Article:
Education International
Education International

Belgium: Unions ready to participate in Pact for Excellence in Education

published 12 January 2015 updated 12 January 2015

Trade unions in Belgium have responded positively to the announcement of the Pact for Excellence in Education by the Wallonia-Brussels Federation, one of Belgium’s three federal communities. However, the unions have also set out conditions for their support.

“The aim is to really improve the quality of our education,” said Joëlle Milquet, Vice-President and Minister of Education, Culture and Childhood in the Wallonia-Brussels Federation. The pact was a consultative process with “very clear priorities and a very clear framework”, she said.

“There are fabulous teachers who innovate, who find new practices, who are committed and professional, but it is regrettably a profession that is not valued as such,” Milquet stressed. “We believe this is the most crucial profession for the future of our francophone world, which means that we must invest in it even more strongly,” she said, adding that teachers are at the heart of the Pact’s process which “is not imposed from on high”.

“This ambitious project presented by the Minister seems to respond to various aspects of the pact that we wanted to have before the 2014 elections and  to the appeal for reform that we signed,” said Eugène Ernst, General  Secretary of CSC-Enseignement. However, he considered the Pact’s timetable to be quite tight. “While we cannot drag our feet, we must not act too hastily because too many reforms that have required a huge effort from our staff suffer from a lack of means, of preparation, of training,” he said.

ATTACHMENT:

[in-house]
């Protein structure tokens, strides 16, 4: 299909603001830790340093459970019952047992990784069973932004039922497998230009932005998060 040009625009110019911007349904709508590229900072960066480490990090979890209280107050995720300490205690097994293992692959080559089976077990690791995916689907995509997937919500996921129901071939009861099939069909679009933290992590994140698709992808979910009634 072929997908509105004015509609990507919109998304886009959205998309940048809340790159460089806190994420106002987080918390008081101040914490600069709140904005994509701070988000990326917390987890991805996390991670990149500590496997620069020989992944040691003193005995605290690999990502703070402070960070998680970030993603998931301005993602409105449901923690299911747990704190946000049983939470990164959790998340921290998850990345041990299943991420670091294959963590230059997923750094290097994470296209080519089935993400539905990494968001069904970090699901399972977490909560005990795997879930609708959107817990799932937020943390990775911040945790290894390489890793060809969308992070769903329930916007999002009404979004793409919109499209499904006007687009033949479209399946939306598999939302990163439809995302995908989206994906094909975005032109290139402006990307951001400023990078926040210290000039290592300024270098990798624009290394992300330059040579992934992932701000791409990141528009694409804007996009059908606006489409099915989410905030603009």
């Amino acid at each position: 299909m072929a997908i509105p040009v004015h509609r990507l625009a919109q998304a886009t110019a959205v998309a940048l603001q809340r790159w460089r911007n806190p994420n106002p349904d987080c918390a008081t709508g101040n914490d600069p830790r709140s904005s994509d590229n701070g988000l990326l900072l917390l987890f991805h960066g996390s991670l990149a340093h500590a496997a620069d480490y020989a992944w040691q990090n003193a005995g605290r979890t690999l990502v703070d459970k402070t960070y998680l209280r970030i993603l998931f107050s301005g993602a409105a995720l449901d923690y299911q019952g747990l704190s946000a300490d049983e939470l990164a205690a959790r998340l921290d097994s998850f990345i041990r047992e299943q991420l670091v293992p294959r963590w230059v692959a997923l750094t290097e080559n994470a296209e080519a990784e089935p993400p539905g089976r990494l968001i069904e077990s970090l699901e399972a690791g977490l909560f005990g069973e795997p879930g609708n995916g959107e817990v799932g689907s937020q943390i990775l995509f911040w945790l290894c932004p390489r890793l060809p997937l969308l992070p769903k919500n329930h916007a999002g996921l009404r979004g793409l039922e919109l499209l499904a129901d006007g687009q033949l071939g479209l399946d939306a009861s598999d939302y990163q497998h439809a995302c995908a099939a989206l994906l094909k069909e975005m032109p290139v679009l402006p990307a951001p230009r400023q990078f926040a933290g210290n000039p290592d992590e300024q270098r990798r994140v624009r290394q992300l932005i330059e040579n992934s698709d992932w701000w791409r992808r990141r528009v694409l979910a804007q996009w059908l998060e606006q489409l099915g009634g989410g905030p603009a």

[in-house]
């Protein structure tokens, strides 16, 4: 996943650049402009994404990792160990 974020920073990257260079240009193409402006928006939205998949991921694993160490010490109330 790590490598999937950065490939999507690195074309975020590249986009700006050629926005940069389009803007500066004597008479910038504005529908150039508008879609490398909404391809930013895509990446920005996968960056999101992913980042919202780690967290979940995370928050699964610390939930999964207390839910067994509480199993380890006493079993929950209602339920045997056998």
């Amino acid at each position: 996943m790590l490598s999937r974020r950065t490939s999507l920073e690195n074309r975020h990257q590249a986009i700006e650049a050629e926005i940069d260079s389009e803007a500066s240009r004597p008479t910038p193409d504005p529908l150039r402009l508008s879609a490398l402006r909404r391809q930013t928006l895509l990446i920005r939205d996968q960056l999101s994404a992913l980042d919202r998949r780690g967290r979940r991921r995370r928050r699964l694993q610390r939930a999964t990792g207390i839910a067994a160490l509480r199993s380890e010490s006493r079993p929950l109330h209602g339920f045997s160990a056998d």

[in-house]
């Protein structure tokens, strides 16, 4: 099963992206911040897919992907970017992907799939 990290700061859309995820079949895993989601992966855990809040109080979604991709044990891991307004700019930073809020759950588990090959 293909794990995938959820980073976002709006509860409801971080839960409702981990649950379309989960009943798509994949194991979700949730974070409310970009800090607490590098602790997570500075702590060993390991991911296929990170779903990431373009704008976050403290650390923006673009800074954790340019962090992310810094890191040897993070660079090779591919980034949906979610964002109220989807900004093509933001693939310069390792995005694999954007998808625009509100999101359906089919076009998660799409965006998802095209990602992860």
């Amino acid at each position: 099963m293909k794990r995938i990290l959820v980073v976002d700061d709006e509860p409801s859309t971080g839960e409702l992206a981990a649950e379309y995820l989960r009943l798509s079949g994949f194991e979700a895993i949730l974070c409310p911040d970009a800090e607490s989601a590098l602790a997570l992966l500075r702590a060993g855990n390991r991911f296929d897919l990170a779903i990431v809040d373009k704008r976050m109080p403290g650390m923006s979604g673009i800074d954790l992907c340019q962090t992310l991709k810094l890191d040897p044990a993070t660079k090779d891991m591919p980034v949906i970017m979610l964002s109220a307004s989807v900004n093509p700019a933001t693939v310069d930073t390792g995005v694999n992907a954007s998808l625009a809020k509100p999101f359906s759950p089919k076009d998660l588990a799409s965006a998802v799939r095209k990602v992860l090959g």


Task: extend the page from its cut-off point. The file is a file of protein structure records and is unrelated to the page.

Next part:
The CGSP Enseignement said it would be an active but vigilant partner at every stage and every process of this participatory and voluntary initiative. CGSP Enseignement President Pascal Chardome said its participation would follow the union’s long-term criticism of “the shortcomings of our educational system that this Pact aims to deal with”.

The pact centres on the headmaster/mistress who has a fundamental role in coordinating the educational approach and the teaching team in school, said Milquet.

She said she was also in favour of the policy of steering the process that was included in the pact, because “with the targets and the culture of evaluation that we want to see practiced much more, we can have rapid results”. In addition, she supports the targets and evaluations for financing the policy, “organising ourselves much more effectively to prevent the mis-allocation of resources”.

Main concerns for the CSC-Enseignement include the need for greater harmony and more de-compartmentalisation, particularly in vocational education, with the socio-economic world; greater autonomy for those in positions of authority/responsibility; the culture of evaluation proposed by the Minister; and the absence of compatible regulation.

Chardome also stressed that the scope of the work to be carried out and the involvement of the actors concerned was such that teachers and education personnel should be given the right to:

  • Be able to work with all the actors concerned but with full autonomy, respecting their specific characteristics (education should not be subject to socio-economic diktats or commodification)
  • Avoid the disjointed approach experienced in previous initiatives and focus on innovative and emancipatory strategies
  • Rapidly initiate, at the end of the process, specific steps, that can be shared and guided and have the human and material resources needed to carry them out
  • Be given the mediation necessary in the event of ideological drift or a need to refocus on the set objectives